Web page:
6. 6

      Great idea, I like your different ways of freezing. I just yesterday had to run to the store just for ginger, I love it!

      Jenna on Nov 18, 2008 @ 1:00 am Reply
    7. 7

      Thanks for the great tip!
      I love ginger, too, but my boyfriend can’t stand it in large quantities or if I use it everyday, so even the smallest piece I buy goes to waste after some time.
      I already knew you could freeze grated ginger, but since I’m a college student and don’t own a good grater (I can’t use mine for garlic or ginger, about 95% of it gets stuck to the surface of the grater and it’s just too much hassle – normally I just chop it up very finely) I didn’t attempt it. It never occurred to me to try and freeze the pieces as a whole.
      Btw, do you know any good graters (that can be used for chocolate as well) which don’t cost an arm and a leg?

      Sina on Jan 14, 2009 @ 3:03 pm Reply
    8. 8

      Sina, the graters I use are only €0,50 a piece at Ikea!

      Kay on Jan 14, 2009 @ 3:05 pm Reply
    9. 9

      Wow, really? I’ll have to look into them next time we go to Ikea.
      I just had some pretty bad experiences with Ikea kitchen items, so I didn’t want to try them again. But I guess, for 0,50 Euros there’s not much to lose :D Thanks for the tip!
      Ah and another thing: I tried out your Roasted Potatoes recipe from PW’s website last week and already made them again yesterday, they’re great! My boyfriend and I loved them with fried salmon and a fresh salad.

      Sina on Jan 14, 2009 @ 3:49 pm Reply
    10. 10

      Sina, they’re actually really great. I have several of them and been using them for 2 years now. Grate garlic, cheese and ginger with them.

      If you check my potatoes section you’ll also run into a posting for Lemon Roasted Potatoes, they’re also really good with seafood!

      Kay on Jan 14, 2009 @ 3:51 pm Reply
    11. 11

      Thanks so much for posting this with such great detail. I am always throwing out dried out ginger. I will definitely be freezing my ginger from now on! Love the idea of freezing pieces and pulp.

      Charmian Christie on Sep 19, 2009 @ 6:15 pm Reply
    12. 12

      the best way to peel ginger is to use a spoon you will be saving much of the flesh then after grating it fill it in ice cube trays after frozen you can stack them in small plastic containers and use as much as you like. love your blog and your presentation.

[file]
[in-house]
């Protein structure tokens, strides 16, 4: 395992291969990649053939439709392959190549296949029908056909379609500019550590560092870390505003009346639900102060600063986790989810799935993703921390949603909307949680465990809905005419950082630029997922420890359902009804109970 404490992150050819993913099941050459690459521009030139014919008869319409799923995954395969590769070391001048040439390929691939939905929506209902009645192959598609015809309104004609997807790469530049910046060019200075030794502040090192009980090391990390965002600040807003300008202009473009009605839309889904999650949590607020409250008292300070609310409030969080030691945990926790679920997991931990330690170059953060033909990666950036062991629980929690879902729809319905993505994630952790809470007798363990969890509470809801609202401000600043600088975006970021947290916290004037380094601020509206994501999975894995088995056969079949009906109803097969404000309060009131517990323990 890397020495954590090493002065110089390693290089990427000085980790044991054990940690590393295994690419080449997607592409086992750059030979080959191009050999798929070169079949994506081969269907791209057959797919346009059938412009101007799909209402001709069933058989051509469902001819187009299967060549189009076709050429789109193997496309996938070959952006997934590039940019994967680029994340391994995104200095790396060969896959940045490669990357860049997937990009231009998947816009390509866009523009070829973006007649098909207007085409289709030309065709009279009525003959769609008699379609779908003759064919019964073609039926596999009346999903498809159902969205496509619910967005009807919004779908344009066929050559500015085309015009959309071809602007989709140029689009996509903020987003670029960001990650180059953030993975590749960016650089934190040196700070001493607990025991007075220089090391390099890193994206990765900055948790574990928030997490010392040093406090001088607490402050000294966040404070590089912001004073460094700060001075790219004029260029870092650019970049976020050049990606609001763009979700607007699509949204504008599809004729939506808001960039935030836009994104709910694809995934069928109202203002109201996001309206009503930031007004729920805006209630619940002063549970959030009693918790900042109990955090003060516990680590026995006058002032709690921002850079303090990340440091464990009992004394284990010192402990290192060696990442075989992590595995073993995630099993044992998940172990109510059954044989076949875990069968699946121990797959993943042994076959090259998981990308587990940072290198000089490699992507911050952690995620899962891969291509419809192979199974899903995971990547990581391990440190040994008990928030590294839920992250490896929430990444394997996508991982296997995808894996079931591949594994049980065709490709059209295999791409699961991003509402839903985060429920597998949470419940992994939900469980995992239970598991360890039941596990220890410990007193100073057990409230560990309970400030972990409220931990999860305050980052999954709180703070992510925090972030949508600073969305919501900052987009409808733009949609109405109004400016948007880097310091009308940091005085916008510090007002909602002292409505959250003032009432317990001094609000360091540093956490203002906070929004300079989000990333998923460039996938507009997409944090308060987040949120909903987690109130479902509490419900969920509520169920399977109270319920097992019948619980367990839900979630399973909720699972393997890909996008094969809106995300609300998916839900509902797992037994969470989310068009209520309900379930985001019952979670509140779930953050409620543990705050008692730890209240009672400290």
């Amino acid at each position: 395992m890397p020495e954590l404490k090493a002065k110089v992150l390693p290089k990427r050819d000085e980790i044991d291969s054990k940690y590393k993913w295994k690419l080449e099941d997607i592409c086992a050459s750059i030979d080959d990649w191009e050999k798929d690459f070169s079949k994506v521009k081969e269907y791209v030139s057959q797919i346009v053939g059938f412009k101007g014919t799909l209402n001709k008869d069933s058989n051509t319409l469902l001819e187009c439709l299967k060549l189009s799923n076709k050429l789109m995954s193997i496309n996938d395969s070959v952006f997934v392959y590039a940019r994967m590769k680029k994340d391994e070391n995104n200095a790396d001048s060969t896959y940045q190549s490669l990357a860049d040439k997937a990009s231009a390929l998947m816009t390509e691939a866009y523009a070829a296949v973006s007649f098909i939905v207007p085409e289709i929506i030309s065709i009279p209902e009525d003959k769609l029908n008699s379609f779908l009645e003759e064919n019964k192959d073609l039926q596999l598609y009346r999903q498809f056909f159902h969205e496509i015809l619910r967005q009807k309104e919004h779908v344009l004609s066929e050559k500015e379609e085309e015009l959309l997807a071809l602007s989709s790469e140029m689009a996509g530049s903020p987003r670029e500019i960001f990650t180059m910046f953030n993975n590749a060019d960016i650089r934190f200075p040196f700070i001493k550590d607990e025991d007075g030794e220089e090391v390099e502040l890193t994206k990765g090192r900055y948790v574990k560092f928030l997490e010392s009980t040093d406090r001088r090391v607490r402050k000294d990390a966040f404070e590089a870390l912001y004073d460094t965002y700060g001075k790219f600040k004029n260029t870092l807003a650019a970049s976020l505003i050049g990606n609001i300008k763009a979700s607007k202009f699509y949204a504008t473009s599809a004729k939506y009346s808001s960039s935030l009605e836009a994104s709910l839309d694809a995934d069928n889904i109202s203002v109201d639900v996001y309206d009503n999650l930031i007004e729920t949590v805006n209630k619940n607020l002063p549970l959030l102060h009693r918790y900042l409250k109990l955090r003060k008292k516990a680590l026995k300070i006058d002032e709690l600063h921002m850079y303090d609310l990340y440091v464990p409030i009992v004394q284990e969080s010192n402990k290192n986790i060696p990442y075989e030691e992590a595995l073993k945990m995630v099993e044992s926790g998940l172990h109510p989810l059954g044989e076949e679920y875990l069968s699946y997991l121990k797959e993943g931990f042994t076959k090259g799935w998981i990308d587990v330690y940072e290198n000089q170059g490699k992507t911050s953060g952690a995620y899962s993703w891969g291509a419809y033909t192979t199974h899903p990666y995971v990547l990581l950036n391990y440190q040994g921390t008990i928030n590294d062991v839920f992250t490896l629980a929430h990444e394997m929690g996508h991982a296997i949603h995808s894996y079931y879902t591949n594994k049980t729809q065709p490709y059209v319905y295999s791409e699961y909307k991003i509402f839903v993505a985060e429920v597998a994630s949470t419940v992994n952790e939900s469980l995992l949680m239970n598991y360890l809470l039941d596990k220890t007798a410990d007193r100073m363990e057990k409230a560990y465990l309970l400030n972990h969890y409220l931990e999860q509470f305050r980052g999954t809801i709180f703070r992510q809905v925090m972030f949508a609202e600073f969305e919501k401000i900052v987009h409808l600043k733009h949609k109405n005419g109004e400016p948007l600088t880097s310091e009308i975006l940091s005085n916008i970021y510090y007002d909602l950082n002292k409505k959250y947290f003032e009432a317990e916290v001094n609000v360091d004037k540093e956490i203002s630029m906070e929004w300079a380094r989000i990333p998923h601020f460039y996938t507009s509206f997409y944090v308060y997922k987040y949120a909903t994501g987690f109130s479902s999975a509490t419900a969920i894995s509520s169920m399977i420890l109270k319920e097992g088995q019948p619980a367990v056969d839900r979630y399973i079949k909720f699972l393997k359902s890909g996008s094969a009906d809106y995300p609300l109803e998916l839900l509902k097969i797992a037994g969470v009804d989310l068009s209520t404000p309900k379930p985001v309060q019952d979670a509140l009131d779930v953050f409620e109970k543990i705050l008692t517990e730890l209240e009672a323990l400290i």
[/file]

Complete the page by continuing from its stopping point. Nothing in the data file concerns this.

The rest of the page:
queen on Nov 4, 2009 @ 4:49 am Reply
    13. 13

      Yessss. It’s done!
      Really great idea. Thanks Kay!!!

      Diana on Jan 21, 2010 @ 2:02 pm Reply
    14. 14

      Great info! I’ve been wondering about this.  I’ve been loving using ginger for about a year now….but it does tend to go bad on me as I’m still collecting good recipes…  I’ve bought it in jars and that works pretty well too but I’m sure it’s not the best, money-wise.

      LoriM on Apr 27, 2011 @ 1:49 am Reply
    15. 15

      Great to know I can freeze it in chunks or grated. I have always stored it in a mason jar with sherry or port. It keeps for years in the alcohol as long as only the cook knows about it!

      Kris Tabor on Oct 27, 2011 @ 5:26 am Reply
    16. 16

      oops – I must add that you keep the ginger/sherry mason jar in the refrigerator

      Kris Tabor on Oct 29, 2011 @ 3:46 am Reply
    17. 17

      Just stumbled upon your site when searching if I could freeze ginger. Hurrah! I can :P

      Always good to know, and now it appears I’ve found an awesome cooking site, time to explore! 

      Gemma on May 18, 2012 @ 8:51 pm Reply
    18. 18

      Another great use for frozen ginger is ginger juice.  After freezing chunks of ginger, you then let it thaw.  Once thawed, the juice easily squeezes out with a citrus juicer or garlic press.  Great squeezed straight into a whiskey or rum with a little lime!

      feralcoder on Jul 27, 2013 @ 9:01 pm Reply
    19. 19

      I really loved your looks really different.I will try it tomorrow.keep it up!

      Tina paul on Sep 4, 2013 @ 10:42 pm Reply